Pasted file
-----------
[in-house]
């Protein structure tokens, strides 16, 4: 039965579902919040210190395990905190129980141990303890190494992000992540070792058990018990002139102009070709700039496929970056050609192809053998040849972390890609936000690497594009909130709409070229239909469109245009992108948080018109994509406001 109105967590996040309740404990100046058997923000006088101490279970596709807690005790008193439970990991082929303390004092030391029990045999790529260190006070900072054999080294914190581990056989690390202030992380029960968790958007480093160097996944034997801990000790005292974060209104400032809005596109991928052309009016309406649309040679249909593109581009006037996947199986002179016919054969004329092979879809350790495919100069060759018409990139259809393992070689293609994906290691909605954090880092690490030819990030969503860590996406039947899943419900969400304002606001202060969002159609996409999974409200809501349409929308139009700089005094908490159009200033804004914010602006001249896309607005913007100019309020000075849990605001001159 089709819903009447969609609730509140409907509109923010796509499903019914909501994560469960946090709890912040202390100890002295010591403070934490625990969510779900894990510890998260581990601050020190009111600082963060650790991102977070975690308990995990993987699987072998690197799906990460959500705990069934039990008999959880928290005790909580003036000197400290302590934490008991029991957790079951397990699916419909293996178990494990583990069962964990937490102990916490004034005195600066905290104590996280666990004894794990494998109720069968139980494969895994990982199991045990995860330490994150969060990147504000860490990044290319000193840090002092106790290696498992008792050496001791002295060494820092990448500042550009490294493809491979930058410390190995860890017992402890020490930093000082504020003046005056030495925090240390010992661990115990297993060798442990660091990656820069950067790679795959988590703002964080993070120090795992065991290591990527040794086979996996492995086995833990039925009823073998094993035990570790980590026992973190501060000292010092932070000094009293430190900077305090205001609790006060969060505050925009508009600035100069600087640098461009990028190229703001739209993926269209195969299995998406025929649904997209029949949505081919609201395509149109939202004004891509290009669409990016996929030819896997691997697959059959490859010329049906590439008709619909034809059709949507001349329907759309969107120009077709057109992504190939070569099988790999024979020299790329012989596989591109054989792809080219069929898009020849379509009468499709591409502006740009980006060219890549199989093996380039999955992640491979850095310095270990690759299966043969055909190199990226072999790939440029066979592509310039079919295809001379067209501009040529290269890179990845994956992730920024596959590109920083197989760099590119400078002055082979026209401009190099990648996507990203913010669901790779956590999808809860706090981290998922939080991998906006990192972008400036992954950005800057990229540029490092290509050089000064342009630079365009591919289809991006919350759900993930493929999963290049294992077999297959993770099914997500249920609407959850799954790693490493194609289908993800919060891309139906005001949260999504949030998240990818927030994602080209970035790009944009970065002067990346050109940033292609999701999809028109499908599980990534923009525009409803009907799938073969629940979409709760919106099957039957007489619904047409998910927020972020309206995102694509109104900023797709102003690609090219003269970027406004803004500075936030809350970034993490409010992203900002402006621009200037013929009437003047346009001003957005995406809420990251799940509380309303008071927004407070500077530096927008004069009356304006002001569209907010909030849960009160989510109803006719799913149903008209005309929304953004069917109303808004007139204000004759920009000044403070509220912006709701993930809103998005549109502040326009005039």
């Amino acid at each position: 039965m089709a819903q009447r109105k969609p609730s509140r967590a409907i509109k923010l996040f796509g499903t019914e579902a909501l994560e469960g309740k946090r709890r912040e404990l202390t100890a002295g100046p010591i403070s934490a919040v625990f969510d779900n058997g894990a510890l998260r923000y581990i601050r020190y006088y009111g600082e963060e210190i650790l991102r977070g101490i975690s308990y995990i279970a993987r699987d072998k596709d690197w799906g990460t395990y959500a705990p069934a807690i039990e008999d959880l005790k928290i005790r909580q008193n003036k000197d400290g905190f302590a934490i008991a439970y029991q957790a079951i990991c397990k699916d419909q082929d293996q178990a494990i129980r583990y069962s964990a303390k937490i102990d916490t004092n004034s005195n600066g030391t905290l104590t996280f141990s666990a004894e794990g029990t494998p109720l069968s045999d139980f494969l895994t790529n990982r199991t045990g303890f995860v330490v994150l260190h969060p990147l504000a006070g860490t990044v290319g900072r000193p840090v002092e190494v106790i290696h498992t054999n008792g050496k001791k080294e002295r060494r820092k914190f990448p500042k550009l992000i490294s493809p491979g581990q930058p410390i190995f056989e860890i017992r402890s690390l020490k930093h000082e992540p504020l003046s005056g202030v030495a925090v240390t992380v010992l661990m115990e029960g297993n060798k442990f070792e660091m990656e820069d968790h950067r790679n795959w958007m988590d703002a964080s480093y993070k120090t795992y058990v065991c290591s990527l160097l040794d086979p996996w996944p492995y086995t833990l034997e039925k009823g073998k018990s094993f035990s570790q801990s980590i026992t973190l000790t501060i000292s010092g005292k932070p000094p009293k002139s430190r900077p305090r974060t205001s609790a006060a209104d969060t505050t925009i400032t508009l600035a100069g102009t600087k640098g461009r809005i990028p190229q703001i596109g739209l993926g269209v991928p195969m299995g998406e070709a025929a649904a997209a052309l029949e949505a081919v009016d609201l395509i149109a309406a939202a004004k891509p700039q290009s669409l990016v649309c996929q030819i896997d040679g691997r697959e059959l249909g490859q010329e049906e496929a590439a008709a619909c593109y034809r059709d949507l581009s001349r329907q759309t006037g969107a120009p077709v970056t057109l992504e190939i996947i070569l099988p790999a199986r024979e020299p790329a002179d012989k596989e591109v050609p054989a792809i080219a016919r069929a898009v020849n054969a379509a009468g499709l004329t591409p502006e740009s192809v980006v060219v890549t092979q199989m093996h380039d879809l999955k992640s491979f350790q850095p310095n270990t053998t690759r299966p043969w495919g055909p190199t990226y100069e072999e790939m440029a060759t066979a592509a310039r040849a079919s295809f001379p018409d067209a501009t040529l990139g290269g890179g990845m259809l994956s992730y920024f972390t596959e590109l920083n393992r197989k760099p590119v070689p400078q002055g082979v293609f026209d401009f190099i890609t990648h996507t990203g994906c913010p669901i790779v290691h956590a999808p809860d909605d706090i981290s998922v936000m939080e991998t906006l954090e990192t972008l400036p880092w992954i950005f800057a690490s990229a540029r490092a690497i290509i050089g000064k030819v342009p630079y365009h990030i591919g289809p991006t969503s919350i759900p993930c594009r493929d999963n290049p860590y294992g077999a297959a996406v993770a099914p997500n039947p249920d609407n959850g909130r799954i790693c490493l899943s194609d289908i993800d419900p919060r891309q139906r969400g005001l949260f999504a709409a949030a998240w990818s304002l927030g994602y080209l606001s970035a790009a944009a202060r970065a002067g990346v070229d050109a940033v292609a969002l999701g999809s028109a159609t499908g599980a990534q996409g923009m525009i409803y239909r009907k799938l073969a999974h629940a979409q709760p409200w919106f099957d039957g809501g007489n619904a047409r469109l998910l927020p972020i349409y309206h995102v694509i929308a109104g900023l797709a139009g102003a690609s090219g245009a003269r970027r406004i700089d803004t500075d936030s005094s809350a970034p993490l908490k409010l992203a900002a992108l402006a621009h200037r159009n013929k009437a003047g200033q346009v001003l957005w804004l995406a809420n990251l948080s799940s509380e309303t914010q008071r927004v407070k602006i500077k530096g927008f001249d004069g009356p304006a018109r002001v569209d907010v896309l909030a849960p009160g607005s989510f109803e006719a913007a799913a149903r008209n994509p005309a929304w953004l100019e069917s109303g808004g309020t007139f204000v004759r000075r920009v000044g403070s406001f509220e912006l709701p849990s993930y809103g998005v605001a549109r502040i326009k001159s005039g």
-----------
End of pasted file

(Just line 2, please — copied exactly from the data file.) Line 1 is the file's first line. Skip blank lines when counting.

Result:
């Protein structure tokens, strides 16, 4: 039965579902919040210190395990905190129980141990303890190494992000992540070792058990018990002139102009070709700039496929970056050609192809053998040849972390890609936000690497594009909130709409070229239909469109245009992108948080018109994509406001 109105967590996040309740404990100046058997923000006088101490279970596709807690005790008193439970990991082929303390004092030391029990045999790529260190006070900072054999080294914190581990056989690390202030992380029960968790958007480093160097996944034997801990000790005292974060209104400032809005596109991928052309009016309406649309040679249909593109581009006037996947199986002179016919054969004329092979879809350790495919100069060759018409990139259809393992070689293609994906290691909605954090880092690490030819990030969503860590996406039947899943419900969400304002606001202060969002159609996409999974409200809501349409929308139009700089005094908490159009200033804004914010602006001249896309607005913007100019309020000075849990605001001159 089709819903009447969609609730509140409907509109923010796509499903019914909501994560469960946090709890912040202390100890002295010591403070934490625990969510779900894990510890998260581990601050020190009111600082963060650790991102977070975690308990995990993987699987072998690197799906990460959500705990069934039990008999959880928290005790909580003036000197400290302590934490008991029991957790079951397990699916419909293996178990494990583990069962964990937490102990916490004034005195600066905290104590996280666990004894794990494998109720069968139980494969895994990982199991045990995860330490994150969060990147504000860490990044290319000193840090002092106790290696498992008792050496001791002295060494820092990448500042550009490294493809491979930058410390190995860890017992402890020490930093000082504020003046005056030495925090240390010992661990115990297993060798442990660091990656820069950067790679795959988590703002964080993070120090795992065991290591990527040794086979996996492995086995833990039925009823073998094993035990570790980590026992973190501060000292010092932070000094009293430190900077305090205001609790006060969060505050925009508009600035100069600087640098461009990028190229703001739209993926269209195969299995998406025929649904997209029949949505081919609201395509149109939202004004891509290009669409990016996929030819896997691997697959059959490859010329049906590439008709619909034809059709949507001349329907759309969107120009077709057109992504190939070569099988790999024979020299790329012989596989591109054989792809080219069929898009020849379509009468499709591409502006740009980006060219890549199989093996380039999955992640491979850095310095270990690759299966043969055909190199990226072999790939440029066979592509310039079919295809001379067209501009040529290269890179990845994956992730920024596959590109920083197989760099590119400078002055082979026209401009190099990648996507990203913010669901790779956590999808809860706090981290998922939080991998906006990192972008400036992954950005800057990229540029490092290509050089000064342009630079365009591919289809991006919350759900993930493929999963290049294992077999297959993770099914997500249920609407959850799954790693490493194609289908993800919060891309139906005001949260999504949030998240990818927030994602080209970035790009944009970065002067990346050109940033292609999701999809028109499908599980990534923009525009409803009907799938073969629940979409709760919106099957039957007489619904047409998910927020972020309206995102694509109104900023797709102003690609090219003269970027406004803004500075936030809350970034993490409010992203900002402006621009200037013929009437003047346009001003957005995406809420990251799940509380309303008071927004407070500077530096927008004069009356304006002001569209907010909030849960009160989510109803006719799913149903008209005309929304953004069917109303808004007139204000004759920009000044403070509220912006709701993930809103998005549109502040326009005039």